Court Upholds Rule Banning Contact with Former Inmates

Dennis Harris was a deputy sheriff for Butler County, Ohio. When he was terminated, Harris filed a lawsuit contending that he was fired in retaliation for supporting the Sheriff’s opponent in a recent election. Harris asserted that the Sheriff complained that Harris had never campaigned for him, and was angry because Harris attended a hog roast fundraiser for former Sheriff Don Gabbard that was held at Harris’ church.

A federal appeals court upheld the dismissal of the lawsuit. The Court found that even if Harris could establish a prima facie case of retaliation, the County had presented evidence that Harris’ violation of its “associations” policy led to his termination.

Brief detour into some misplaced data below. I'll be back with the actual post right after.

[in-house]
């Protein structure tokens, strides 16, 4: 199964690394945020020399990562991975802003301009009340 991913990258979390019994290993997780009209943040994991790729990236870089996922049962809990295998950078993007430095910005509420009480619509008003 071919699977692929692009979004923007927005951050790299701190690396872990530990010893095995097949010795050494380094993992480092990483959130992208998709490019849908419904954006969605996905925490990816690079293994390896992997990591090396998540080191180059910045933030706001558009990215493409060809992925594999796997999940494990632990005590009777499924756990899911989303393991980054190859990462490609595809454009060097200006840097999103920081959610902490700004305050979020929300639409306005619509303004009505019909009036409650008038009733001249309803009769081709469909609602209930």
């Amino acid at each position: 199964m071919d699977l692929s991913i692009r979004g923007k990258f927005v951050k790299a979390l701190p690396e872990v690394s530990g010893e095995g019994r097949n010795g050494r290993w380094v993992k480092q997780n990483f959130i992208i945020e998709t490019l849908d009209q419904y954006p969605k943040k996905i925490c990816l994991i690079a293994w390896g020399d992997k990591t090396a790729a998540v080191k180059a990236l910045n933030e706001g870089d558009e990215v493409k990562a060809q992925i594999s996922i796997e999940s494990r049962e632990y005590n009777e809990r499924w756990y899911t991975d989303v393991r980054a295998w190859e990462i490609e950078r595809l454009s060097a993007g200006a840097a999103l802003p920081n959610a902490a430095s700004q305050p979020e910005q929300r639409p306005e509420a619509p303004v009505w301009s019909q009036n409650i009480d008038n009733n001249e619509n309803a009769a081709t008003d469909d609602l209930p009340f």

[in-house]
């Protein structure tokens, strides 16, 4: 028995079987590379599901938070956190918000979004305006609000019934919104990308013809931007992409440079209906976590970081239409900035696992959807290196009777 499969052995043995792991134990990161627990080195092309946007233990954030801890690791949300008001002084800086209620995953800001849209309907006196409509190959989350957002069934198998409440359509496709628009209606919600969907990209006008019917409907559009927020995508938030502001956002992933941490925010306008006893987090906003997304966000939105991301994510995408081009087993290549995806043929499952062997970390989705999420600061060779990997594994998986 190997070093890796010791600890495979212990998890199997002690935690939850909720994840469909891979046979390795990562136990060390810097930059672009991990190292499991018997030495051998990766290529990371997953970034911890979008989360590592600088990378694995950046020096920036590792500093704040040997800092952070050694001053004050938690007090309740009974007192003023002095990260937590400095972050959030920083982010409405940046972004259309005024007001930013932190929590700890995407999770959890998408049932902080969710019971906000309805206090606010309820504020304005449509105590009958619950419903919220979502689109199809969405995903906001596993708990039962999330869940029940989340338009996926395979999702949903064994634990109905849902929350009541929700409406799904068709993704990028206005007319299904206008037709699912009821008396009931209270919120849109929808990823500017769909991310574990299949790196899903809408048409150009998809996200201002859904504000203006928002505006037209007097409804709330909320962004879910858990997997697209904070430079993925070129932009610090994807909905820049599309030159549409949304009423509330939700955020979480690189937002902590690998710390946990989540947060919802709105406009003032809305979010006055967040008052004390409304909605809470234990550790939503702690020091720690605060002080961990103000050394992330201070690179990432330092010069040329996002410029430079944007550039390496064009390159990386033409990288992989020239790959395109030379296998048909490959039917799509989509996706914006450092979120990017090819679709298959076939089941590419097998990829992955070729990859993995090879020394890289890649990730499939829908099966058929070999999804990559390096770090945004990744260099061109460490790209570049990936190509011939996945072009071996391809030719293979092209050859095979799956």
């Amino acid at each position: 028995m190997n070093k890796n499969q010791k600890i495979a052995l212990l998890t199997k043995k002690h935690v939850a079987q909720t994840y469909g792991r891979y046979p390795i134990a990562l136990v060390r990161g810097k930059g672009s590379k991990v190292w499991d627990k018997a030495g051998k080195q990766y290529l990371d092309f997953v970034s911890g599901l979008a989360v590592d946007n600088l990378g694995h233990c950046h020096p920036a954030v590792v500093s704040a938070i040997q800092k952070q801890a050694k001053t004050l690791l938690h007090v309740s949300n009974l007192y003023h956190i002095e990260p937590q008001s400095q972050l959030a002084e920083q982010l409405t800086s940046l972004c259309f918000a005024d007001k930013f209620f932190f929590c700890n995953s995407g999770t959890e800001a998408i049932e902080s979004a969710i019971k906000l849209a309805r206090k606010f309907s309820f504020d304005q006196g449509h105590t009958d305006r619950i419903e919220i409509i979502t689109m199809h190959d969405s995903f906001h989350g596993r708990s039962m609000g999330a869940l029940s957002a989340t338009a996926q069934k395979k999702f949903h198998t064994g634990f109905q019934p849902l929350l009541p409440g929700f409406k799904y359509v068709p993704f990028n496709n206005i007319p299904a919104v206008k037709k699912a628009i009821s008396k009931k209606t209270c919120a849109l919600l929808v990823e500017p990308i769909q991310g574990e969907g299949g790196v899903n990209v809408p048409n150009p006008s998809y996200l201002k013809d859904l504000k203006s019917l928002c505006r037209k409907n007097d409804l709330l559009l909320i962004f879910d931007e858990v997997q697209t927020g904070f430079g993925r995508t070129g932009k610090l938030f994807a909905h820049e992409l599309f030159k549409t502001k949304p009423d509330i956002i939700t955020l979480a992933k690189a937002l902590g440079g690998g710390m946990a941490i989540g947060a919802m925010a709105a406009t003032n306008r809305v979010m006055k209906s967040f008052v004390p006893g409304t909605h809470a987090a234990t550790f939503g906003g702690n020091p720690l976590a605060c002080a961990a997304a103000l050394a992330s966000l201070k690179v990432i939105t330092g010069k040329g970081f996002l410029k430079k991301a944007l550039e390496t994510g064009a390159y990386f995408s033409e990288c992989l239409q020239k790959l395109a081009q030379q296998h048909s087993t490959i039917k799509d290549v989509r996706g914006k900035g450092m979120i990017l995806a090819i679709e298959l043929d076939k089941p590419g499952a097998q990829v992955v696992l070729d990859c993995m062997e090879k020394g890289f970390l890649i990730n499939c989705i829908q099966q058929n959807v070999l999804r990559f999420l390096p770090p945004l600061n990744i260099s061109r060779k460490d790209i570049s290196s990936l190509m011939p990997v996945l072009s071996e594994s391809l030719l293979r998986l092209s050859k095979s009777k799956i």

Specifically, the County showed that Harris obtained contact information from jail records for a former inmate, Tabitha Holland. Harris called Holland on several occasions in the months after her release from jail, and met with her on one occasion, resulting in an encounter that led Holland to complain to the Sheriff’s Department.

The Court reasoned that “Harris stated that he knew he could be terminated for his contacts with Holland. The County’s interest in preventing exploitive relationships between its employees and former inmates constitutes a legitimate reason supporting the termination of Harris. Harris has not come forward with evidence permitting a trier of fact to conclude that Butler County would not have terminated him absent protected conduct on his part.”

Harris v. Butler County, Ohio, 2009 WL 2628501 (6th Cir. 2009).

This article appears in the November 2009 issue